Fix the List: Waiver Waiting List

Have you heard that the Ohio Department of Developmental Disabilities (DODD) is going to FIX the Waiver Waiting List?

That’s right.  The Waiting List for people with developmental disabilities isn’t efficient and doesn’t work.  So individuals with disabilities, their families, and advocates worked with the state to create a new system.

Starting September 1, 2018, DODD is changing how the List works.  Moving forward, it will only be used for people with IMMEDIATE or CURRENT needs.  To be on the Waiting List, a person must NOW have:

  • An IMMEDIATE need:  A pressing or emergency need for care, shelter, etc. that must be addressed within 30 days
  • A CURRENT need:  An important need that should be addressed within the next 12 months

How will I know if I qualify for the List?

DODD has created an assessment tool that County Boards will use to determine whether or not a person’s needs meet the IMMEDIATE or CURRENT criteria.  County Board staff must speak with the person receiving services AND their guardians to discuss their needs, and will call the person and/or their advocate to set up an appointment at a date and time that’s convenient.  It’s important that each person receiving services make time to meet with the County Board representative, as this will be their opportunity to share what their needs are.  Once the assessment is complete, a County Board staff will inform you of the outcome.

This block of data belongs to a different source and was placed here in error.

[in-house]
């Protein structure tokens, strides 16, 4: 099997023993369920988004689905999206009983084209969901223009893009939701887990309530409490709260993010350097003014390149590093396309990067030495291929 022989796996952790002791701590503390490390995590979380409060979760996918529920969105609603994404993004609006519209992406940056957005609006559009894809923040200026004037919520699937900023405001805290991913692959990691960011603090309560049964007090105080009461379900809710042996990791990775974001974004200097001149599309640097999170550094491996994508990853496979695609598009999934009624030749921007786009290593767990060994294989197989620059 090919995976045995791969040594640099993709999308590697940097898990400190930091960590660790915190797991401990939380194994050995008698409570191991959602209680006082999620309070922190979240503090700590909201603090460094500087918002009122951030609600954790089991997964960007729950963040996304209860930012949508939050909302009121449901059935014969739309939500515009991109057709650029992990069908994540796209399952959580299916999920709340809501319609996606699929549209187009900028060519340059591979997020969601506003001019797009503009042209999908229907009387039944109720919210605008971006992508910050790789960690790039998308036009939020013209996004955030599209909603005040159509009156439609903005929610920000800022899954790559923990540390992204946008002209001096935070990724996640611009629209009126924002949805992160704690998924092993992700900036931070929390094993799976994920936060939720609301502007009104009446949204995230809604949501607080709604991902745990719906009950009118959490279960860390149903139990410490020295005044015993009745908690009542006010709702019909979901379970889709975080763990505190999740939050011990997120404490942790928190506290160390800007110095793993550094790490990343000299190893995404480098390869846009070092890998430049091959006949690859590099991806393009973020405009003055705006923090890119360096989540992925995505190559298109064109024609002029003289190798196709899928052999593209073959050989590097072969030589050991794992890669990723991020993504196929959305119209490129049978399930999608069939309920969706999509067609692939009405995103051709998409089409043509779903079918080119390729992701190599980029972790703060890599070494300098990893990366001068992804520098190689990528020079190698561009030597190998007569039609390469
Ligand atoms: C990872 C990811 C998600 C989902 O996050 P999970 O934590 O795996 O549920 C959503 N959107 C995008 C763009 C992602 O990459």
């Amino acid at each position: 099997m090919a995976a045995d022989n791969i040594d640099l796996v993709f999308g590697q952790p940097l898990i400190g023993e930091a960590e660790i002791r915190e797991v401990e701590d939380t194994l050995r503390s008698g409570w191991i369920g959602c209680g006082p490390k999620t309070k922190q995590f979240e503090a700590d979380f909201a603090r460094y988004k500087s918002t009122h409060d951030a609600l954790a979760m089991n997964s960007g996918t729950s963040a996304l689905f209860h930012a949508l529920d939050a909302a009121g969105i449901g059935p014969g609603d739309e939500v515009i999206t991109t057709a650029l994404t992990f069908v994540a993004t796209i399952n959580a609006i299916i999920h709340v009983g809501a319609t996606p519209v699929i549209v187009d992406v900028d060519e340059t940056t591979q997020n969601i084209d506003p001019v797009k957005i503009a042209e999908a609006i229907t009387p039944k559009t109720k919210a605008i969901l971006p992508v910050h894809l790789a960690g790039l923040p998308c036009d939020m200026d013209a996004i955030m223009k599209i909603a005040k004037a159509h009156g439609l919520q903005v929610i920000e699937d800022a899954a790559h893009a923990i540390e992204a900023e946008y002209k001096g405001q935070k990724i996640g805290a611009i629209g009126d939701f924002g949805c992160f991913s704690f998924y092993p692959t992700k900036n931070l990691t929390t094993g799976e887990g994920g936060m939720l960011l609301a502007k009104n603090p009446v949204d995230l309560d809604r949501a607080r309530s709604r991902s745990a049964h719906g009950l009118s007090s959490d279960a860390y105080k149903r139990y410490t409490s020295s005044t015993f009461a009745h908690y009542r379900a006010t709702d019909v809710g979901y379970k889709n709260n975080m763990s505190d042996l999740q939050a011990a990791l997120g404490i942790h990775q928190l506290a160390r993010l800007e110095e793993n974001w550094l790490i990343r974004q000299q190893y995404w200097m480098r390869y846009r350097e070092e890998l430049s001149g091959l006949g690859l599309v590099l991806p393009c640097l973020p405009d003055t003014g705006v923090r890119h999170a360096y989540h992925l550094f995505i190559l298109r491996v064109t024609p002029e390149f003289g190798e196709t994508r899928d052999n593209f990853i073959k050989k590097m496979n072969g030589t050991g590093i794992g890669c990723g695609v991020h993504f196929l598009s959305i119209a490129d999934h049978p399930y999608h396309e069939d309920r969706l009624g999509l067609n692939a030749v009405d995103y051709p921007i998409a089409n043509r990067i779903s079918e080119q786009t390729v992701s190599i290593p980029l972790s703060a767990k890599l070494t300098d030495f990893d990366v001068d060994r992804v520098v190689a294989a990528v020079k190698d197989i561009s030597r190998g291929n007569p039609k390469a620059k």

If a person’s current needs can be met through other resources, they will not be placed on the List.  

It’s important to understand that if you don’t have an immediate or current need, you DON’T want to be placed on the Waiting List.  Nor does it mean that you won’t be able to get services in the future.  Should a person’s needs change, all they need to do is call their Service and Support Administrator (SSA) or a County Board staff member, and that representative will complete another assessment with them.

Individuals who do NOT meet with County Board staff to discuss their needs will not be included on the new Waiting List. Those who disagree with the outcome of the state assessment tool will be able to file a formal complaint and have their assessment reconsidered.   


Montgomery County Board of Developmental Disabilities staff are currently being trained on how to use the assessment tool, and will need to conduct assessments on about 1,500 people.  The Board has until the end of 2020 to complete these interviews.

For More Information